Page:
* // you call a whois server by providing a domain name and get info in return
     * var result = plugins.whois.query('servoy.com');
     * // alternatively, you can provide an alternate server (default is networksolutions.com)
     * var result = plugins.whois.query('servoy.com', 'whois.internic.net');
     * // you can also provide a port, if not standard (43 by deafault)
     * var result = plugins.whois.query('servoy.com', 'whois.internic.net', 43);
     * // and you can also provide a timeout length (unit is milliseconds, default is 30 seconds)
     * var result = plugins.whois.query('servoy.com', 'whois.internic.net', 43, 50000);
     * 
     * @param domainName
     * @param server
     * @param port
     * @param timeout
     * @return
     */
    @JSFunction
    public String query(String domainName, String server, int port, int timeout) {
        try {
            // create the socket
            Socket socket = new Socket(server, port);
            socket.setSoTimeout(timeout);
            // create a reader to get the response from the server
            BufferedReader in = new BufferedReader(new InputStreamReader(socket.getInputStream()));
            // create an output stream to send our query to the server
            DataOutputStream out = new DataOutputStream(socket.getOutputStream());
            // call the service with the domainName supplied
            // and terminate with carriage return)
            out.writeBytes(domainName + " \r\n");
            // read the response from the server
            String str1 = null;
            StringBuffer buffer = new StringBuffer();
            while ((str1 = in.readLine()) != null) {
                buffer.append(str1);
                buffer.append("\r\n");
            }
            // close our stream and reader
            out.close();
            in.close();
            // close the socket
            socket.close();
            // return the result as String
            return buffer.toString();
        } catch (IOException ioEx) {
            return ioEx.getLocalizedMessage();
        } catch (Exception ex) {
            return ex.getLocalizedMessage();
        }
    }
}
Note

Make sure you to have selected the correct target against which your the project is compiled. It needs to be consistent with the Java version your the Servoy install is built against. For this, do check Project > Properties > Java Compiler Node > JDK Compliance Panel.

Entry Points

Since the class which implements the IServerPlugin, ISmartClientPlugin or IClientPlugin is one file among many inside your the jar, you should it's advised indicate which file is the plugin entry point.

The plugin jar can use Java Service Provider to expose Servoy Plugin classes. There should be a file inside the plugin jar at the path: META-INF/services/com.servoy.j2db.plugins.IPlugin which contains a line for each class in the jar that  implements IPlugin). The plugin should also have a default constructor (with no parameters). If file file com.servoy.j2db.plugins.IPlugin is missing or contains invalid entries Servoy will automatically scan the jar for all classes that implement interface IPlugin. An example of file content content (for whois plugin) is:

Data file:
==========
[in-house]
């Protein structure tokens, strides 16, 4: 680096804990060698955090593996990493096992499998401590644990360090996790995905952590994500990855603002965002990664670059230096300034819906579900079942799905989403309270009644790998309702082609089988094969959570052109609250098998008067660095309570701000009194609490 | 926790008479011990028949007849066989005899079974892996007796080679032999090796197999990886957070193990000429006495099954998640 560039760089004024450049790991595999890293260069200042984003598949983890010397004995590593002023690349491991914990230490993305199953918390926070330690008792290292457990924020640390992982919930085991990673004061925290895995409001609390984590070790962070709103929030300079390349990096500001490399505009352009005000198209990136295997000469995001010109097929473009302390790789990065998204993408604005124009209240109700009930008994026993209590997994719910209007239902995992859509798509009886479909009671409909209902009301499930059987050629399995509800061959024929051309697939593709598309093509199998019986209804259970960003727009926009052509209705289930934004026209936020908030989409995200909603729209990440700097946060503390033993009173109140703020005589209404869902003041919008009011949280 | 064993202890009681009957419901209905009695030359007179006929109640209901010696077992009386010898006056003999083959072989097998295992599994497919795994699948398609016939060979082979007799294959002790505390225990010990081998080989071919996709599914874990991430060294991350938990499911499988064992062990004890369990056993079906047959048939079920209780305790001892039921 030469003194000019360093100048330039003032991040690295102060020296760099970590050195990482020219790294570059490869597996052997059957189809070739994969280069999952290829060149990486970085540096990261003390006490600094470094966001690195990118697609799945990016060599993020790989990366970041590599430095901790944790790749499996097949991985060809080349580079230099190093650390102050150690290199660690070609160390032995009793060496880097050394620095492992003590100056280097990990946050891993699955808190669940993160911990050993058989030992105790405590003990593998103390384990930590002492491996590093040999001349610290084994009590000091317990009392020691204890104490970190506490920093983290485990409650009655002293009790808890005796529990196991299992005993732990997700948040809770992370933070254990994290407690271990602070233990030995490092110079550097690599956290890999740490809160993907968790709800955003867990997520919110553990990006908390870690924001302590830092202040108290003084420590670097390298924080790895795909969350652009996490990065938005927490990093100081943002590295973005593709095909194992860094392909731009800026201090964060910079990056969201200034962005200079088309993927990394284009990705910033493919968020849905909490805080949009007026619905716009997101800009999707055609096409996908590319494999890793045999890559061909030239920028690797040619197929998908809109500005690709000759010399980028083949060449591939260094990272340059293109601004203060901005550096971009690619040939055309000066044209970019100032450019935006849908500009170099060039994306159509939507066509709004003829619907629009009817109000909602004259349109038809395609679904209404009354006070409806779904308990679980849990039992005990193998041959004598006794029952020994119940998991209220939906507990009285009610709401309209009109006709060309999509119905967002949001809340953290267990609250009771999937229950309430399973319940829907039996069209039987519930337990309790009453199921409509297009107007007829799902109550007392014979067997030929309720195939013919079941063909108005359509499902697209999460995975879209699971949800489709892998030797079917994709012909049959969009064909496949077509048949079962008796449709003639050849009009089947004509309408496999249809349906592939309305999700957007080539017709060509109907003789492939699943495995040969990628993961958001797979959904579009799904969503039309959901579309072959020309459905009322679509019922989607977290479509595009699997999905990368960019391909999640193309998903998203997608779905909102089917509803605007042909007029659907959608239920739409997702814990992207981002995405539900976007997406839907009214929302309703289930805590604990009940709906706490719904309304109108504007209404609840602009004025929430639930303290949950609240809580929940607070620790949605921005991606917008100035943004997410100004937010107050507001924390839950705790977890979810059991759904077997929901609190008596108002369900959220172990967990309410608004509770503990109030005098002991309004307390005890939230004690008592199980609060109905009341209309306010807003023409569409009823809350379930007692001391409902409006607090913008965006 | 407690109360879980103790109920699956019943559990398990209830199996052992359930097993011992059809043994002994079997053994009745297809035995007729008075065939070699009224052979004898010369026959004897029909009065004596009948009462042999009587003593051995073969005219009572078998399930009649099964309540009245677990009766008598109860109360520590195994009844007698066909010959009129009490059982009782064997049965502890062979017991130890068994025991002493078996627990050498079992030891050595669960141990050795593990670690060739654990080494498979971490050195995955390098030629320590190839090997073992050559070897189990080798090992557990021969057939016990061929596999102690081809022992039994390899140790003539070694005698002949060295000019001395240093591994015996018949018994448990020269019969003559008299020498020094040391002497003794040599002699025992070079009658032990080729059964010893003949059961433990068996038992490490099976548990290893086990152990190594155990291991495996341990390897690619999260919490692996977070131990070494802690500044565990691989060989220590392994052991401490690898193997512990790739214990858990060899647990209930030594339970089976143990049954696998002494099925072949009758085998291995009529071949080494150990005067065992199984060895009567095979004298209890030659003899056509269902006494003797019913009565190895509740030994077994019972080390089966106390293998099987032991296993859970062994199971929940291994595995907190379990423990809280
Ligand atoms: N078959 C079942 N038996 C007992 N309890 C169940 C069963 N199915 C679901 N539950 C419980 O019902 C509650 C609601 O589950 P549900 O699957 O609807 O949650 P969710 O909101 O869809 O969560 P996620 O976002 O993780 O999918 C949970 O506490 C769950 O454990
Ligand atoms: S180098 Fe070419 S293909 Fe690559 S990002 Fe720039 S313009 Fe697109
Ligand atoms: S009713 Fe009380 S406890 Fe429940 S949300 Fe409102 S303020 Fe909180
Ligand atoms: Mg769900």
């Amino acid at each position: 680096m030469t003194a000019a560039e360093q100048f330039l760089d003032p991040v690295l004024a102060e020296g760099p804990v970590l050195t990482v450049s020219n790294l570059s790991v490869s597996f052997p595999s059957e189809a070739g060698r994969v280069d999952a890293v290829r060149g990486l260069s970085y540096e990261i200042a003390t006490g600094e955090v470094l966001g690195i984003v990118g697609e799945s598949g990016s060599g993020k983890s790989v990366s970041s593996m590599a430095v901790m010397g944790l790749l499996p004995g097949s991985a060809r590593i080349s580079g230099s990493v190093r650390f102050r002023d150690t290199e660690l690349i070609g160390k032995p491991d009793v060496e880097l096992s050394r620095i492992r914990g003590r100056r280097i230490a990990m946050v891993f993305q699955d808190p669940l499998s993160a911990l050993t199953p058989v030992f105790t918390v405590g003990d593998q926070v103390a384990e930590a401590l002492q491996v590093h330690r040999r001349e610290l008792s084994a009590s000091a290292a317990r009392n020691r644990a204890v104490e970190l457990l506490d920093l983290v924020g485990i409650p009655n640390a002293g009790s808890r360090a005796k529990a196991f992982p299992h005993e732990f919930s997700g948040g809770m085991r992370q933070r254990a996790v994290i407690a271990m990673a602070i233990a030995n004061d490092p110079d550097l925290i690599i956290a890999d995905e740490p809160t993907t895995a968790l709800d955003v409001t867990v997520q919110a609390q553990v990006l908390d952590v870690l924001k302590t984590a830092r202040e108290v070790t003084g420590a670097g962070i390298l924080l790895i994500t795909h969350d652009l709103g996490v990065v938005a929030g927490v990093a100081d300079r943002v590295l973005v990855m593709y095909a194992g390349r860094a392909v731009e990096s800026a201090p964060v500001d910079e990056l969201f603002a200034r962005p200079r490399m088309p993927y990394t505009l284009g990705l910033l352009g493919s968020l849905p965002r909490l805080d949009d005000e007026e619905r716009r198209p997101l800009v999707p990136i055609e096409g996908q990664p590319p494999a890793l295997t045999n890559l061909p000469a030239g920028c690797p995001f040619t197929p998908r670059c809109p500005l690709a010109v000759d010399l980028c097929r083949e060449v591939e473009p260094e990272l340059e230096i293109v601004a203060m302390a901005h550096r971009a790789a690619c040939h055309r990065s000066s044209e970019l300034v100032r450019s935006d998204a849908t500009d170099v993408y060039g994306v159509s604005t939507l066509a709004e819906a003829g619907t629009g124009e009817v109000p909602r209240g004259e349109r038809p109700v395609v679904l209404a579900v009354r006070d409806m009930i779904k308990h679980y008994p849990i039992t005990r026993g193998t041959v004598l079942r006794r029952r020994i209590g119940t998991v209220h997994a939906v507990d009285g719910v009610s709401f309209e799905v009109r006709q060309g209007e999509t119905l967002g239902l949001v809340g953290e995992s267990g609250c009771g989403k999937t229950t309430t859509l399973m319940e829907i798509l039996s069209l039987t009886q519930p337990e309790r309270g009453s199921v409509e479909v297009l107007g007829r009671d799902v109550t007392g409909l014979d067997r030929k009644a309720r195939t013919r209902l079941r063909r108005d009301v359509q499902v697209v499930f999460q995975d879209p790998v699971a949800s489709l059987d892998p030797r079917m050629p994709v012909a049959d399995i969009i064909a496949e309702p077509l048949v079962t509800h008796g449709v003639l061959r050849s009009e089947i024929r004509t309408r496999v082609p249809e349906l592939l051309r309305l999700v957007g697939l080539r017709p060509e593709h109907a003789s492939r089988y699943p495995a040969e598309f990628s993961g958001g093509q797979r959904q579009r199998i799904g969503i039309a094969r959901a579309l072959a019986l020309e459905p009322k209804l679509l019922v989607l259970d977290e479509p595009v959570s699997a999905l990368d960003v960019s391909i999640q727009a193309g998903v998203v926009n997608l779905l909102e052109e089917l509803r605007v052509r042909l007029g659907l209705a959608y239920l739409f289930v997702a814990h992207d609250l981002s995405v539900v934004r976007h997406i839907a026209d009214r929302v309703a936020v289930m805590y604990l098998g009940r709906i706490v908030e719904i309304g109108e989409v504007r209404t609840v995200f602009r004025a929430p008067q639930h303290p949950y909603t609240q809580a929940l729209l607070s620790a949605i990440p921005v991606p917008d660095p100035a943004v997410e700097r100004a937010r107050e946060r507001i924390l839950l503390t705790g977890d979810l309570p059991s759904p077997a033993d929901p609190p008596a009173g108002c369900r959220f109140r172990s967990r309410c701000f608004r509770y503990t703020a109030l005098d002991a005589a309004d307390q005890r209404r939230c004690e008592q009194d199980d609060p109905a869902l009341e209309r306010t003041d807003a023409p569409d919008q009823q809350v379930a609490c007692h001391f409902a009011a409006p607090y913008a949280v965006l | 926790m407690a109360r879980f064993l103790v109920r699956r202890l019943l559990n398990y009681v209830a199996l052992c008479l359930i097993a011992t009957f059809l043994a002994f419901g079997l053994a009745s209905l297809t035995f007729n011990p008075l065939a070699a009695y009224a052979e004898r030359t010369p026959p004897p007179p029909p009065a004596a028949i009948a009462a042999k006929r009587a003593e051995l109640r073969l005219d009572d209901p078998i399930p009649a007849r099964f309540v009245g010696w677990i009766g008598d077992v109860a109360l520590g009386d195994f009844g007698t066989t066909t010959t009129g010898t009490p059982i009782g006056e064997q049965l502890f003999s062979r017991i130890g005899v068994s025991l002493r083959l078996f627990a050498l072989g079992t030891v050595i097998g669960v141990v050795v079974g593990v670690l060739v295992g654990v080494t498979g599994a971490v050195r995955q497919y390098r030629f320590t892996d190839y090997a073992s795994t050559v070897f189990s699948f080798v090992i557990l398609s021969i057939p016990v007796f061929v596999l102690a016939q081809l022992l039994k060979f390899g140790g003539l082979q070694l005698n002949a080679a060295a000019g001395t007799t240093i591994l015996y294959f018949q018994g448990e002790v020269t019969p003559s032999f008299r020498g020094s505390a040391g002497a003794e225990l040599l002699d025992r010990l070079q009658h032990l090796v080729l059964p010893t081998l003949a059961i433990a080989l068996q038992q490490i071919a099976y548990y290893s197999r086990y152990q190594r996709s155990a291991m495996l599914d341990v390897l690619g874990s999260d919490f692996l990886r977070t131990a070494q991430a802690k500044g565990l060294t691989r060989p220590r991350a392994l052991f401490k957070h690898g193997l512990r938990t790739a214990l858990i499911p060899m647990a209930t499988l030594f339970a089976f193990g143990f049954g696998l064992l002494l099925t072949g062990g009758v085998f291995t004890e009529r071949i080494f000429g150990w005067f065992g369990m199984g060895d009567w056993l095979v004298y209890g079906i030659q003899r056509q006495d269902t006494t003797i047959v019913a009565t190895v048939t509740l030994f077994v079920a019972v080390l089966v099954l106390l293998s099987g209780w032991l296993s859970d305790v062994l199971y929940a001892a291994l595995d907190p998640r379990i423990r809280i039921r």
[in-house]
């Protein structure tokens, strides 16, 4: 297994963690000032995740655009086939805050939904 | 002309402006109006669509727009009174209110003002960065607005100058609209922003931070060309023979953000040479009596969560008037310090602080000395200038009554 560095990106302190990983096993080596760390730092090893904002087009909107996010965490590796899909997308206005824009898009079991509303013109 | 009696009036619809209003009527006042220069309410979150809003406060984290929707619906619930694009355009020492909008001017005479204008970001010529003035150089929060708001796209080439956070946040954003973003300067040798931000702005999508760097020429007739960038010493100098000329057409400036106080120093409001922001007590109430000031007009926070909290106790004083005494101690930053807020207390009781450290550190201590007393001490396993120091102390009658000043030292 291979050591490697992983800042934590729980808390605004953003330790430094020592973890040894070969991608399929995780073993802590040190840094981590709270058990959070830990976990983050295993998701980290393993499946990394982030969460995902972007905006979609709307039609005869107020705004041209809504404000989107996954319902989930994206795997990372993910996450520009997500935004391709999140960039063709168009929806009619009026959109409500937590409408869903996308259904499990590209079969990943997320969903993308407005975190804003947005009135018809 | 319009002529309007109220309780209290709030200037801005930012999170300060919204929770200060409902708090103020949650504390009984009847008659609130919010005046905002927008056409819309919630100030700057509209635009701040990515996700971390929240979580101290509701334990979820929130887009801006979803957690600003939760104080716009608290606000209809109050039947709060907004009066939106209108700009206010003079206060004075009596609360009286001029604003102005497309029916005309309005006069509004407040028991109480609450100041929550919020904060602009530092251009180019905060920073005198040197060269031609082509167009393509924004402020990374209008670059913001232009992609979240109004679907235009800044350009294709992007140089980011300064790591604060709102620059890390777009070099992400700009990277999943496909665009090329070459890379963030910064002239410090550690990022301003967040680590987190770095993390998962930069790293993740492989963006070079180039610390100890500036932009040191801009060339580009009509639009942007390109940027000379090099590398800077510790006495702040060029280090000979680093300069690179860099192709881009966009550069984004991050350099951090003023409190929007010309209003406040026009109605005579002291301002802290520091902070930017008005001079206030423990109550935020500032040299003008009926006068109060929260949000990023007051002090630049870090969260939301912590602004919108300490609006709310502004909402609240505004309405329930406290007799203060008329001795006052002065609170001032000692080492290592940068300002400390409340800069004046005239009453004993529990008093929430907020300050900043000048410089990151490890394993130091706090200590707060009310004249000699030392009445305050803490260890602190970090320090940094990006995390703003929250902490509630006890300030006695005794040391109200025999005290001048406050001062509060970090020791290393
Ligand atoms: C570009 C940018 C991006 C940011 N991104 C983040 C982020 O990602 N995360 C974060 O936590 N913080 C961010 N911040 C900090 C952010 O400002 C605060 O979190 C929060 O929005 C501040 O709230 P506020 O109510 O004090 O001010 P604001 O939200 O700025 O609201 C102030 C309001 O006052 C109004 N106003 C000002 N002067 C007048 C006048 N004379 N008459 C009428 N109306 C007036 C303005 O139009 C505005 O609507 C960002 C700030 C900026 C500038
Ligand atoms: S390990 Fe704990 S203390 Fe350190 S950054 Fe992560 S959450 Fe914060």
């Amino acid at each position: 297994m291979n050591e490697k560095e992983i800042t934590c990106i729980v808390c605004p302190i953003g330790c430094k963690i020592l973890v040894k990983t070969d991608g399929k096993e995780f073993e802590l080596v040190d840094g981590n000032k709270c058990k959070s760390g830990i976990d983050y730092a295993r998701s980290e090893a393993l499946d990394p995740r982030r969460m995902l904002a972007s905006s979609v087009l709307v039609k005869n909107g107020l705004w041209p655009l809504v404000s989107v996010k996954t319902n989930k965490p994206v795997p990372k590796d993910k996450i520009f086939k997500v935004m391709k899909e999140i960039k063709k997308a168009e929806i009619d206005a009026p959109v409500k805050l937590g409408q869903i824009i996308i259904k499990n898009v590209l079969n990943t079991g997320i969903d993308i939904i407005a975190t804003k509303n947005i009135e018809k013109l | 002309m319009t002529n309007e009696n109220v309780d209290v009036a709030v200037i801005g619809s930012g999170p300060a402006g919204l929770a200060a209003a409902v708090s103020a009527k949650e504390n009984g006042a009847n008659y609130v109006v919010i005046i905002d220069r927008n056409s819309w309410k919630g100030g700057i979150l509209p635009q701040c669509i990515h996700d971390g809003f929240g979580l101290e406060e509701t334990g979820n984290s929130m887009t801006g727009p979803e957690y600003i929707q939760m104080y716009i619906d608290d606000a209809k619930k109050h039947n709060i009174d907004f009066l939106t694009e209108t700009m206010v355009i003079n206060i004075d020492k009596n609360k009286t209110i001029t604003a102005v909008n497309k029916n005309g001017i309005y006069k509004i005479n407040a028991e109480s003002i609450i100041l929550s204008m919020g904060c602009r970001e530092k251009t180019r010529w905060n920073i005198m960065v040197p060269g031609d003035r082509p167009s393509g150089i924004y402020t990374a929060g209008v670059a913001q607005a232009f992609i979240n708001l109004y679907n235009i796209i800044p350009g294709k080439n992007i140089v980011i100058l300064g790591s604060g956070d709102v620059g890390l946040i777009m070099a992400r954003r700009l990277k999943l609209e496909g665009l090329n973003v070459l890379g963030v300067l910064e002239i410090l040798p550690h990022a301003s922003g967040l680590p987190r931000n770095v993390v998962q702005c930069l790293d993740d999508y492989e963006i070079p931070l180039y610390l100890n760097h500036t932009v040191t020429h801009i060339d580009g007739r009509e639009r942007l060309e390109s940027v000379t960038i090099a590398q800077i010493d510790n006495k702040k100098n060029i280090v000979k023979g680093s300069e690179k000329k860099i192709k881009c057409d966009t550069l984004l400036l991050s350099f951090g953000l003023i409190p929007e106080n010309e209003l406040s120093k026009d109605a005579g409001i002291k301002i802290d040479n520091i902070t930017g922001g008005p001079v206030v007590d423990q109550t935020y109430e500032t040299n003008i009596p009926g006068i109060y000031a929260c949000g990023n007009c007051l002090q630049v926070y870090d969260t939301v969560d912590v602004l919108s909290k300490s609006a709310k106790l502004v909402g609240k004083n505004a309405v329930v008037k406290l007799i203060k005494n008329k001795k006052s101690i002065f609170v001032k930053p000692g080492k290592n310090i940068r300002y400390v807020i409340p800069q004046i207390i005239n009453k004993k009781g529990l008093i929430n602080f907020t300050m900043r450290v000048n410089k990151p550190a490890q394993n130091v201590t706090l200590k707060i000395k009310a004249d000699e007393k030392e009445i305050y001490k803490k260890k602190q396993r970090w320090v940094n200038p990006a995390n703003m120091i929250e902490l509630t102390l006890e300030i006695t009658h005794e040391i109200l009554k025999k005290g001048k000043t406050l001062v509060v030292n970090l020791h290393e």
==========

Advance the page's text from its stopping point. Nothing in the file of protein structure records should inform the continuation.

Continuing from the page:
Code Block
titleMETA-INF/services/com.servoy.j2db.plugins.IPlugin
com.servoy.plugins.whois.WhoisPlugin

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  • Right click on the project and choose Export > Java > JAR file.

  • Click Next

    Note

    You can Optionally, deselect the the .classpath and and .project files to avoid polluting your the jar with unwanted files only used by Eclipse.

    Select the export destination. You One may choose to export the jar directly into your the /{servoyInstall}/application_server/plugins directory.

  • Click Next

    Leave the 2 'Export class files…' checked, and check the 'Save the description of this JAR in the workspace'. Use the browse button to navigate to your the project, and give a name to your the definition. Eclipse automatically adds the 'jardesc' extension.

    Info

    What is nice about this option is that the next time you will want the developer wants to deploy your the jar (with modified sources for example), all you they will have need to do is right-click on the file 'file xxx.jardesc' in the Package explorer and choose 'Create JAR' in the menu, with no need to go through all the Export dialogs each time you a change something occurs in your the plugin that's being developed.

  • Click Next once more. You may leave Leave it as is, or choose other options.

  • Finish.

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When opening the Servoy Developer, you should see the plugin it should be visible under Plugins node in Solution Explorer.

Example #1 This example shows how the 'whois' plugin is displayed in the Solution Explorer. Notice the overloaded function function query and the three properties.

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Example #2 This example shows a small sample solution 'WhoisTest' which tests the 'whois' plugin.

We have The solution has a simple test form with two fields based on two form variables domainName and and result, and a button button Query whois whose action will call the query function.

The Form Editor

The Script Editor